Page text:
Noise Pulled into Notes

“Still, we ignite anyway,
becoming love in
a time of fire, almost
touching our lost
fingers in a collapsing
swirl of sparks—”

–from Brendan’s poem “Love in a Time of Fire”

I’ve been sitting on these words, so many words, and I have been lost on them and yet breathing them for too many seasons. Brendan’s poem above unblocked me, so here goes a start to what I am centering around:



It’s Just You. And a Pulse. And breath.


Carl Jung said

“The highest and most decisive experience of all…to be alone with one’s own self…whatever you choose to call the objectivity of the psyche…the patient must be alone if he is to find out what it is that supports him when he can no longer support himself. Only this experience can give him an indestructible foundation.”

I have been spending the last several months to maybe even since last winter when I wrote an essay about a little black flower, Papa Hemingway, and the circles we center around and travel and leave lost footsteps around. Here’s a clip:

“…Walcott’s old and tired voice deep in my own chest it seemed as he read: ‘I broke my own heart too. It’s broken and gone…you were my little black flower…’   And just like that, breathing was suddenly harder to do. My throat hurt, my eyes stung. I stopped walking. I stood there on the sidewalk staring into a sort of what I call a “shiver” of what was keeping me—a glimpse. Emotions rolled to the surface and my heart continued a forgotten ache. That line, that one line (I bit my glove off and replayed the audio) “I broke my own heart, my little black flower…”  The tears were a relief and I walked home with a hole in my chest. I replayed it over and over, pacing the warm wood floors, an eagerness growing in my body….”

Later in the essay I wrote “love doesn’t exist when it cannot get in or out-what keeps you are the black petals surrounding your center–and those petals are what you had left out of all that you had and lost , that kept you going.” –They are the pieces of you you spent your life giving away, letting, and taking from, cowering from yet hovering over your gutted pearl someone took from you and threw into the ocean, leaving you the shell sucking up silence like the ocean–an emptiness you would forever try to fill, your identity and worth words others use freely towards their own foundation.  You spend a lot of time losing yourself in what you thought you would be versus what you had become, and then that black flower dies and blooms again wild and new, into what you are becoming–constantly becoming. I am my own Black Flower. We all are.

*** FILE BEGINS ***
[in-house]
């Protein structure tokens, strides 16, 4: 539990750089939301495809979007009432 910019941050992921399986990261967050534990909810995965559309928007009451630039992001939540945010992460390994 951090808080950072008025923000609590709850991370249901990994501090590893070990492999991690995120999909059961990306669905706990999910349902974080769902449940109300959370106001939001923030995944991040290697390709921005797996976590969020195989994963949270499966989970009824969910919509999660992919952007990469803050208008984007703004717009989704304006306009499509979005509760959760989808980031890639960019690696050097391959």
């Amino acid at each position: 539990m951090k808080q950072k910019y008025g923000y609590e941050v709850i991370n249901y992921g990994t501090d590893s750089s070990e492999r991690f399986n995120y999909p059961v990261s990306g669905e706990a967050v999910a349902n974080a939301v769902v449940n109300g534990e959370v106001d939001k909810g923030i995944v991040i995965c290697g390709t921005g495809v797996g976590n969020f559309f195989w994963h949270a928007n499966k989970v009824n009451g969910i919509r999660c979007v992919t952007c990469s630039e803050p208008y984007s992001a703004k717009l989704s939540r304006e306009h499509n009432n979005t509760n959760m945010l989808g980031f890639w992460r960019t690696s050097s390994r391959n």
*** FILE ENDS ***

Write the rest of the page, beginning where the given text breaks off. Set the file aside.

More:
I thought I had to find love from someone to fix this. To be the something that would pull the noise I am into notes. But love never belonged to me as my own, so I put it in a box-designed, painted, framed and absolute–so absolute that I couldn’t fit inside it right–loose in all that room. I thought love meant something was wanted from me that I couldn’t part with because there were so few pieces left. I was too small for what I thought love was. I thought I had to do something to have it, to feel it, to give it back to be pleasing. You had to earn it, circling that center I couldn’t see or bare to look at, too caught up in what I had been prescribed to look at the center, that black flower’s honey: me. I wandered and wandered with “love me, love me” on my lips-not desperate and sad, but with a weird eagerness-a hunger, a speeding pulse, a quickening breath. I wanted love notes and grenades just in case. I couldn’t stop to look into the self, into light and dark. Instead I squeezed with my fists so that I could hold it, keep it like a lightning bug aglow in my palm “here, here I am…” opening and closing the tightening fist. And that fist was in my stomach, starving out hunger. A hunger to be seen, witnessed.  My breakdown saved my life, as strange as that sounds. The breaking down of everything-to where you are just a body, and a pulse, and breath–caused a fear so big I couldn’t fight it, so I…let it. And in allowing something to just do what it does, I began my own indestructible foundation built on the black petals of letting me witness myself- the destruction, the death, and the awakening; the pain, the shame, and coming into myself, accepting the beautiful and the fucked up. I circled without knowing I was, even deep in the disorder around books and medical studies and scribbling out flashbacks, and I think it was my attempt, subconsciously, to keep myself from disintegrating. I was so terrified I’d lose my grip again on reality, and I knew I couldn’t do that again. I would not survive.